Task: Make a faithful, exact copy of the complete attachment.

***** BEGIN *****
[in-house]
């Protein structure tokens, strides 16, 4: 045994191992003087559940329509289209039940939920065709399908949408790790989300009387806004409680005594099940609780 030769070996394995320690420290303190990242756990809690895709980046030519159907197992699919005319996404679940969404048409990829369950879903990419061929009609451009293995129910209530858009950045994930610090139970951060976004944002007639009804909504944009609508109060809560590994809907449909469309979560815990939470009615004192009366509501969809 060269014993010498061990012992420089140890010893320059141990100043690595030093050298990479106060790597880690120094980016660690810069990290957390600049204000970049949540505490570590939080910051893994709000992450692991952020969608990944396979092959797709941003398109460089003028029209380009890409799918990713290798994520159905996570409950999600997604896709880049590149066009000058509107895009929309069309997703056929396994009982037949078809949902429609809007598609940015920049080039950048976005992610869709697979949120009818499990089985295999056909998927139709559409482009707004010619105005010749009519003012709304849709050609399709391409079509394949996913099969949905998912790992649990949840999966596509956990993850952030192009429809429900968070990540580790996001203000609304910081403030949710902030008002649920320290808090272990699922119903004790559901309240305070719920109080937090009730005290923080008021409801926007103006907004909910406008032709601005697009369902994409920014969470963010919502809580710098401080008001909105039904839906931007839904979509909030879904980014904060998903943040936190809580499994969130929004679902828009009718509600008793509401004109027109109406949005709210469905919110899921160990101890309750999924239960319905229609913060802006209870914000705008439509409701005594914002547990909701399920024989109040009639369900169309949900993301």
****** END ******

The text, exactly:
[in-house]
């Protein structure tokens, strides 16, 4: 045994191992003087559940329509289209039940939920065709399908949408790790989300009387806004409680005594099940609780 030769070996394995320690420290303190990242756990809690895709980046030519159907197992699919005319996404679940969404048409990829369950879903990419061929009609451009293995129910209530858009950045994930610090139970951060976004944002007639009804909504944009609508109060809560590994809907449909469309979560815990939470009615004192009366509501969809 060269014993010498061990012992420089140890010893320059141990100043690595030093050298990479106060790597880690120094980016660690810069990290957390600049204000970049949540505490570590939080910051893994709000992450692991952020969608990944396979092959797709941003398109460089003028029209380009890409799918990713290798994520159905996570409950999600997604896709880049590149066009000058509107895009929309069309997703056929396994009982037949078809949902429609809007598609940015920049080039950048976005992610869709697979949120009818499990089985295999056909998927139709559409482009707004010619105005010749009519003012709304849709050609399709391409079509394949996913099969949905998912790992649990949840999966596509956990993850952030192009429809429900968070990540580790996001203000609304910081403030949710902030008002649920320290808090272990699922119903004790559901309240305070719920109080937090009730005290923080008021409801926007103006907004909910406008032709601005697009369902994409920014969470963010919502809580710098401080008001909105039904839906931007839904979509909030879904980014904060998903943040936190809580499994969130929004679902828009009718509600008793509401004109027109109406949005709210469905919110899921160990101890309750999924239960319905229609913060802006209870914000705008439509409701005594914002547990909701399920024989109040009639369900169309949900993301």